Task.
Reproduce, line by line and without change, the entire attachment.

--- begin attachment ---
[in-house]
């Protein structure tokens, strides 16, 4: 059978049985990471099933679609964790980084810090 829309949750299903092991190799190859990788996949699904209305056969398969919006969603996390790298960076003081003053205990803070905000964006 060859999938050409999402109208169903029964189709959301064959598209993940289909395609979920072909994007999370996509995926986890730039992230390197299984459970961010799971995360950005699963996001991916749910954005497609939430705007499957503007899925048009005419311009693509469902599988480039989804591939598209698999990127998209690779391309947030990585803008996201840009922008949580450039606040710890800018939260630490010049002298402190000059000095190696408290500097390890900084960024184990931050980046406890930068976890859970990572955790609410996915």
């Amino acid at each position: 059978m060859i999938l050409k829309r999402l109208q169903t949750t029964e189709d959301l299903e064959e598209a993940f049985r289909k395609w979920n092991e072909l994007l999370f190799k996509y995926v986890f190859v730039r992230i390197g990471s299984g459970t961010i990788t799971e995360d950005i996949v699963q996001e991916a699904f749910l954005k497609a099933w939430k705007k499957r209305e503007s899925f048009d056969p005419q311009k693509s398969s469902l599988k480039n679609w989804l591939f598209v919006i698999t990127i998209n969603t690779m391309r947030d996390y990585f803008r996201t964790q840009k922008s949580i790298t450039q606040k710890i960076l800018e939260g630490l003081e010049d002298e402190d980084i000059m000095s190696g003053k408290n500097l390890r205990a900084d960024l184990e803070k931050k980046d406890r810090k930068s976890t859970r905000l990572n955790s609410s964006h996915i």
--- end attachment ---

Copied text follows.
[in-house]
């Protein structure tokens, strides 16, 4: 059978049985990471099933679609964790980084810090 829309949750299903092991190799190859990788996949699904209305056969398969919006969603996390790298960076003081003053205990803070905000964006 060859999938050409999402109208169903029964189709959301064959598209993940289909395609979920072909994007999370996509995926986890730039992230390197299984459970961010799971995360950005699963996001991916749910954005497609939430705007499957503007899925048009005419311009693509469902599988480039989804591939598209698999990127998209690779391309947030990585803008996201840009922008949580450039606040710890800018939260630490010049002298402190000059000095190696408290500097390890900084960024184990931050980046406890930068976890859970990572955790609410996915």
């Amino acid at each position: 059978m060859i999938l050409k829309r999402l109208q169903t949750t029964e189709d959301l299903e064959e598209a993940f049985r289909k395609w979920n092991e072909l994007l999370f190799k996509y995926v986890f190859v730039r992230i390197g990471s299984g459970t961010i990788t799971e995360d950005i996949v699963q996001e991916a699904f749910l954005k497609a099933w939430k705007k499957r209305e503007s899925f048009d056969p005419q311009k693509s398969s469902l599988k480039n679609w989804l591939f598209v919006i698999t990127i998209n969603t690779m391309r947030d996390y990585f803008r996201t964790q840009k922008s949580i790298t450039q606040k710890i960076l800018e939260g630490l003081e010049d002298e402190d980084i000059m000095s190696g003053k408290n500097l390890r205990a900084d960024l184990e803070k931050k980046d406890r810090k930068s976890t859970r905000l990572n955790s609410s964006h996915i």